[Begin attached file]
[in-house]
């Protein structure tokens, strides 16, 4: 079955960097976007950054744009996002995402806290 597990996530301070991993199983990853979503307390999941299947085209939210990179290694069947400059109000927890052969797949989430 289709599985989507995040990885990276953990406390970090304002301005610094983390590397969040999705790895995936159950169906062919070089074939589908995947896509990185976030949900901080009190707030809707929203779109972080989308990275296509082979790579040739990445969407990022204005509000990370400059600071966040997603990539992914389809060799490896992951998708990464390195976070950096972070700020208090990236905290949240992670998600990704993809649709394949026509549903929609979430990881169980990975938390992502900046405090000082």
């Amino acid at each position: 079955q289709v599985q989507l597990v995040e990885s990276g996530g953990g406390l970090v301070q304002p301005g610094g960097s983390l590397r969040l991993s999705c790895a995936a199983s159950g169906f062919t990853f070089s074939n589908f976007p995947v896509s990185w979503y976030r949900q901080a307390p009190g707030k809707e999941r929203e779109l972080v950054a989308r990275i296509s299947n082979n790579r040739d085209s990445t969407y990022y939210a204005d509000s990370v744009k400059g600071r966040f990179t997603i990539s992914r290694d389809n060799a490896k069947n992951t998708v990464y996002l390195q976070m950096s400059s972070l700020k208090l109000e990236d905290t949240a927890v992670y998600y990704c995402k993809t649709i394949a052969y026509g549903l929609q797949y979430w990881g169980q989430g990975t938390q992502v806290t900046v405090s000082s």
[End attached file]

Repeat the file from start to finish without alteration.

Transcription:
[in-house]
């Protein structure tokens, strides 16, 4: 079955960097976007950054744009996002995402806290 597990996530301070991993199983990853979503307390999941299947085209939210990179290694069947400059109000927890052969797949989430 289709599985989507995040990885990276953990406390970090304002301005610094983390590397969040999705790895995936159950169906062919070089074939589908995947896509990185976030949900901080009190707030809707929203779109972080989308990275296509082979790579040739990445969407990022204005509000990370400059600071966040997603990539992914389809060799490896992951998708990464390195976070950096972070700020208090990236905290949240992670998600990704993809649709394949026509549903929609979430990881169980990975938390992502900046405090000082």
């Amino acid at each position: 079955q289709v599985q989507l597990v995040e990885s990276g996530g953990g406390l970090v301070q304002p301005g610094g960097s983390l590397r969040l991993s999705c790895a995936a199983s159950g169906f062919t990853f070089s074939n589908f976007p995947v896509s990185w979503y976030r949900q901080a307390p009190g707030k809707e999941r929203e779109l972080v950054a989308r990275i296509s299947n082979n790579r040739d085209s990445t969407y990022y939210a204005d509000s990370v744009k400059g600071r966040f990179t997603i990539s992914r290694d389809n060799a490896k069947n992951t998708v990464y996002l390195q976070m950096s400059s972070l700020k208090l109000e990236d905290t949240a927890v992670y998600y990704c995402k993809t649709i394949a052969y026509g549903l929609q797949y979430w990881g169980q989430g990975t938390q992502v806290t900046v405090s000082s």